By now we are pretty much resigned to the fact that we will not make the night train to Rome. As we wander back into the main part of the station, we run into the same young man who had helped us earlier. Amazed to see us, he asks: “Are you people still here?” He says he will ask if anyone might be able to help us. With about ten minutes to make the train, he grabs the first, random passerby and explainsd our plight. The new man looks at the tickets, and becomes very excited. There is much waving of hands and rapid fire French exchanged. We hear the word Bercy several times. The young Asian man explains that this is Claude. He speaks no English, but he will help us. He says we can actually walk to Bercy, and that it isn’t far, but we will have to hurry.
There is a set of glass doors on the far wall leading out to a lower street level behind the Gare de Leon. Claude grabs two of the rolling cases and sets out a dead run toward the doors. Helpless to protest, we run behind him. Loaded up like pack mules we run down the cobbled street past smelly Dumpsters through a very questionable looking neighborhood. Heart pounding from the effort, I breathlessly tell Rosa that Claude is probably leading us into an alley where his buddies will kill us and steal our luggage, but we don’t have much choice at this point.
Claude pauses for a moment and points up. There is a huge, glass building maybe a thousand feet away at the top of a very steep hill. He says, simply: “Bercy.” By this time a wheel has come off one side of two of the rolling cases. This makes them pull sharply to one side as we drag them along the pavement. I take one of the cases from Claude, who immediately takes Carla’s, as she is visibly struggling. We make the last sprint up the hill, drenched in sweat, hearts pounding, with just minutes to spare. I thank Claude, shove two twenty dollar bills into his hand, and watch as he approaches another group of travelers, obviously lost and confused. I feel like I have just completed an unscheduled stress test, but I passed.
Inside, the trains are right there in front of us, and we easily find ours idling at the platform. This is the place in the story where the clouds part, the sun shines through, and the angels sing. An Italian train, it is staffed by Italians, and the first one we meet is our conductor. He is straight out of central casting. In a blue uniform with brass buttons and a peaked cap, he is tall and rotund, has a handlebar mustache, and (I’m not making this up) is singing Italian opera. He hoists our bags off the platform and onto the train. “Buona sera. Benvenuti signore e signora. Che bella signorina. Andiamo a Roma, eh?”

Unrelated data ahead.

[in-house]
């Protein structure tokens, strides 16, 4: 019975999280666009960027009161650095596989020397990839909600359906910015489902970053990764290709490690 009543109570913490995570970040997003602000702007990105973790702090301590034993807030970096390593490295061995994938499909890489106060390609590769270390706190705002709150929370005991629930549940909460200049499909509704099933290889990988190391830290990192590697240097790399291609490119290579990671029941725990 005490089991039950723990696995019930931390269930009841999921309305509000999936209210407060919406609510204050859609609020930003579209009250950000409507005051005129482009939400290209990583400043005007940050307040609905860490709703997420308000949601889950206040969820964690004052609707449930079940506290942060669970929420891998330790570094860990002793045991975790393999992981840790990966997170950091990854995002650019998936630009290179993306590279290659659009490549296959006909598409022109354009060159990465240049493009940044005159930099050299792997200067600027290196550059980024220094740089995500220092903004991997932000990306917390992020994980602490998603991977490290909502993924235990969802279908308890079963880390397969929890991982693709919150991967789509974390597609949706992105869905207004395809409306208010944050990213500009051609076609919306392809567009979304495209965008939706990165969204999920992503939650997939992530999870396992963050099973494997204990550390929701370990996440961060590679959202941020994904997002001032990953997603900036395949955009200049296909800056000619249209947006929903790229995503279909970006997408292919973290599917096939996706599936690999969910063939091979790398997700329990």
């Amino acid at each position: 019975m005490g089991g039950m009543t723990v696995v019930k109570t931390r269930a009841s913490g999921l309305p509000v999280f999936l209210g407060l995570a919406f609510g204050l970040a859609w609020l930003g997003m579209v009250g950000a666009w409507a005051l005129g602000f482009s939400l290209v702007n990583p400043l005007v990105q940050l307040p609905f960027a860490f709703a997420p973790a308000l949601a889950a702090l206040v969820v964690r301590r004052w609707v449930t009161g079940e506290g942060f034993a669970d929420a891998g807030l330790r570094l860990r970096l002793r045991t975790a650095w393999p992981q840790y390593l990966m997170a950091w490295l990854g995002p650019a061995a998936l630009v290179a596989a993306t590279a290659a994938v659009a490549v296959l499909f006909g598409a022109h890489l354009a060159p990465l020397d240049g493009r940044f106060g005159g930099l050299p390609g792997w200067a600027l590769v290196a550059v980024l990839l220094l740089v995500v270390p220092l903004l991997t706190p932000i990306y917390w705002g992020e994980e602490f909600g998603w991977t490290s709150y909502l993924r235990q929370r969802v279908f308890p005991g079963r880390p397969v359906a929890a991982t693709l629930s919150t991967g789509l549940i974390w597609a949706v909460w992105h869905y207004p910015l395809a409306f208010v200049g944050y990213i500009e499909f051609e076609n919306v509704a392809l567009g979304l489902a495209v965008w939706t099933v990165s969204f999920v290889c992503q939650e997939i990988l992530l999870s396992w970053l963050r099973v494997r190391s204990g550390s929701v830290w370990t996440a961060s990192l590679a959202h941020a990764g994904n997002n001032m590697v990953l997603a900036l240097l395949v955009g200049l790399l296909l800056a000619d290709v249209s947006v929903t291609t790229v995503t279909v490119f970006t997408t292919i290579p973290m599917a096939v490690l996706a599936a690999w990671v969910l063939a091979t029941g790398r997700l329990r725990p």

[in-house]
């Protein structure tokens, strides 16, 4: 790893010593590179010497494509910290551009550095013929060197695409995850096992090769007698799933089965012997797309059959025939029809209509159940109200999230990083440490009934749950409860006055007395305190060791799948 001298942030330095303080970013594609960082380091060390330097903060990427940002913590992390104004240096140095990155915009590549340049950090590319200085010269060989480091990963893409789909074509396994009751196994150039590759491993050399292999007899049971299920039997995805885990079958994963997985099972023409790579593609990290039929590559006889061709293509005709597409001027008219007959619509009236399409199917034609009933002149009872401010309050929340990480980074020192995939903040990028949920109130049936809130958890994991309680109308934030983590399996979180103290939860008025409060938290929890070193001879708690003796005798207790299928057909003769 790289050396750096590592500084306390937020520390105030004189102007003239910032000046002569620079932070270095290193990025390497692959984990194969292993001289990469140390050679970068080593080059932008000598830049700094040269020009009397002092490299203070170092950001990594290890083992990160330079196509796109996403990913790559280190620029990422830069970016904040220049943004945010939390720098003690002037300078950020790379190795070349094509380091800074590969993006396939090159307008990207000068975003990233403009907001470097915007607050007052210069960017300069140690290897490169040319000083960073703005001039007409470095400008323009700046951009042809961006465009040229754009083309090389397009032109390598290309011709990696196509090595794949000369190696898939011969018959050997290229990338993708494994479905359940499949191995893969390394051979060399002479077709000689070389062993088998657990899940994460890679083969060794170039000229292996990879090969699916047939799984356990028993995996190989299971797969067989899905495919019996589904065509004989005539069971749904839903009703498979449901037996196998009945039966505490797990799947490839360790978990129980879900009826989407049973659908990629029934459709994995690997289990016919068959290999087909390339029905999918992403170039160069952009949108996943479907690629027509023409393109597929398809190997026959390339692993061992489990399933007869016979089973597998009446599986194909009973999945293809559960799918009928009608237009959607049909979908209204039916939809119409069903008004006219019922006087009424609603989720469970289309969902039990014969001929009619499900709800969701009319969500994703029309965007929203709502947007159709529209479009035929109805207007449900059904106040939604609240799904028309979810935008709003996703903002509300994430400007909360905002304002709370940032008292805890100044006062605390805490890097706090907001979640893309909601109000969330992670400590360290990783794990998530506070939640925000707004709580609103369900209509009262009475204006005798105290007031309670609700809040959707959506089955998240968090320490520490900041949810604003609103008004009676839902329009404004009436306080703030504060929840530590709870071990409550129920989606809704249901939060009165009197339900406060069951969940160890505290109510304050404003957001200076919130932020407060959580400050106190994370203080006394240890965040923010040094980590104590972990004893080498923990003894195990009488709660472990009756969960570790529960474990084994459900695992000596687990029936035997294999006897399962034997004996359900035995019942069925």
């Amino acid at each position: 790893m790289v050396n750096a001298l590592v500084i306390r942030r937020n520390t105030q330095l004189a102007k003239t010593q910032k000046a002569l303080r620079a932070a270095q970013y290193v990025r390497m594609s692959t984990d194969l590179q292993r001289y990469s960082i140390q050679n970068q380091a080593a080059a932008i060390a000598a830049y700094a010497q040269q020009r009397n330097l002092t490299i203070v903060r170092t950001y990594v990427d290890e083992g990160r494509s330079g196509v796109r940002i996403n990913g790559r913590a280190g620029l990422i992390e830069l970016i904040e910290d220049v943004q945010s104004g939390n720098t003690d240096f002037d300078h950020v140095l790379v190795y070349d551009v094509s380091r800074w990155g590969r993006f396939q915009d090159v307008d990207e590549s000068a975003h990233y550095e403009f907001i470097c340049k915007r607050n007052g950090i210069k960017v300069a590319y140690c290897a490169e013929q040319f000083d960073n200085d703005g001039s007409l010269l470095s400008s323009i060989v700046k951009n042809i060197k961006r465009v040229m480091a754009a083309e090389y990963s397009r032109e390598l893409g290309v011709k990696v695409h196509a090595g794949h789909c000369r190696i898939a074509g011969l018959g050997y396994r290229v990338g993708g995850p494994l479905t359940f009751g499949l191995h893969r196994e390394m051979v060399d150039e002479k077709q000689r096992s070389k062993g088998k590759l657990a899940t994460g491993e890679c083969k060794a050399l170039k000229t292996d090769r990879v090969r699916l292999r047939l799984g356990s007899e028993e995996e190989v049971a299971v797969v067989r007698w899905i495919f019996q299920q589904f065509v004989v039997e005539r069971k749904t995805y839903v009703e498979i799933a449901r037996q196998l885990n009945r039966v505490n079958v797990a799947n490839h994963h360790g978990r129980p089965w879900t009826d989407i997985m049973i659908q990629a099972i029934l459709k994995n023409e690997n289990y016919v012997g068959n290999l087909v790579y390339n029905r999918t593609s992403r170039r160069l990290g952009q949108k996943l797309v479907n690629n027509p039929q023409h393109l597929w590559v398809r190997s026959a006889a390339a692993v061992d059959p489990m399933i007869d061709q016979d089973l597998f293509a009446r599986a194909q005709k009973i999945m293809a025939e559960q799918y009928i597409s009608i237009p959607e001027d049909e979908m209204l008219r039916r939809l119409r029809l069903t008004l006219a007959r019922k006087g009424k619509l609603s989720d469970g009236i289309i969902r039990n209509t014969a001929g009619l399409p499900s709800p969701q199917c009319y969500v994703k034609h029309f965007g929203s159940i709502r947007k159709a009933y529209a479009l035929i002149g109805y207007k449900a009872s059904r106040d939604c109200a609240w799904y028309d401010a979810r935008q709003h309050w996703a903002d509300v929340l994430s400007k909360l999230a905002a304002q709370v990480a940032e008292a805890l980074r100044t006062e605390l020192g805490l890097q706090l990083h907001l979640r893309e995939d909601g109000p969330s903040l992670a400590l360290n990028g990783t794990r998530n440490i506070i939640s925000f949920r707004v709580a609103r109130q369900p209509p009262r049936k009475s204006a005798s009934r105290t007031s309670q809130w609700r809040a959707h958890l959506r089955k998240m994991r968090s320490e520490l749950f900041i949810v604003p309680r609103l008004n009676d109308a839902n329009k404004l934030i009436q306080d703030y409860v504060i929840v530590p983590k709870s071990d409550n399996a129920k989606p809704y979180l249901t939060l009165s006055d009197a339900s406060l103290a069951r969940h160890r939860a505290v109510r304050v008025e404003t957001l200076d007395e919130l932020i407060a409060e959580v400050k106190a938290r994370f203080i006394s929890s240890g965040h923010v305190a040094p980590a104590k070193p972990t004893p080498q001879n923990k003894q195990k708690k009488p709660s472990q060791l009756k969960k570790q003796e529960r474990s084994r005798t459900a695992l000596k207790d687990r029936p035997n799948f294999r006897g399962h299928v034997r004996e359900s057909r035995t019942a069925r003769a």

Pavorati leads us down the aisle to our sleeper compartment which is about the size of a sheet of plywood, but it has a comfortable seat, a window, and a place for our bags. It is very warm, but our singing conductor assures us that the air conditioning only works while the train is underway, and would be on shortly. As we settle in, the train begins to move.
In a little while we decide to head off to the dining car for dinner while our compartment is made ready for the night. We enjoye our linguini with meatballs and watch the Paris suburbs slip past the windows as the train picks up speed.
It is getting late now and I stand at the window in the corridor watching the sun set over the French vineyards while the girls change into their jammies for the night ahead. Our route would take us through the south of France, skirting Switzerland, and crossing the mountains into Italy. The scenery promised to be spectacular. Unfortunately, it also promised to be dark. So I turn back into the compartment to get ready for bed. The night porter had transformed the daytime seating into three narrow bunks. One above the other, about two feet wide, stretching the width of the compartment. Rosa is in the middle and Carla is on top. Lying there with her nose just inches from the ceiling, she complains bitterly: “Dad! It’s gotta be 120 degrees up here!” The air conditioning was apparently not yet fully engaged. She is obviously exaggerating. It couldn’t be more than 95, but we decide she can bunk in with Mom on the second level while I stay on the bottom hoping the chains will hold the two of them.
Eventually it cools off some, and exhaustion gets the best of us. We drift off to sleep through about half the trip. In the morning we wake to sunshine streaming through the east side window of the compartment not entirely refreshed, but excited to finally be in Italy. I remembered sometime during dead of night, the train had stopped. I had heard muffled voices outside the window and the train had made train like noises, clunked and bumped, and then got underway once more. We peek out the door of our compartment to be greeted by a hearty “Buon giorno!” from our mustachioed conductor. After breakfast, our sleeper is once more transformed into a sitting room, and we spend the next few hours watching the Tuscan countryside roll past the windows. Every now and again we can see the sparkling blue of the Mediterranean.
Finally the train begins to slow as we pass through the outskirts of Rome, and then into the behemoth known as Termini: Rome’s central train station. Our journey is not over. Rosa’s village is still another 50 miles or so south by commuter train, but this story ends as we step out onto the platform at Termini.
I have told this tale many times. Some folks laugh. Others are appalled. Some say this is why they will never travel outside the US. As for me, I think it’s all in how you look at it. I don’t see it as an ordeal, but as an adventure. When things go wrong, I just get better stories.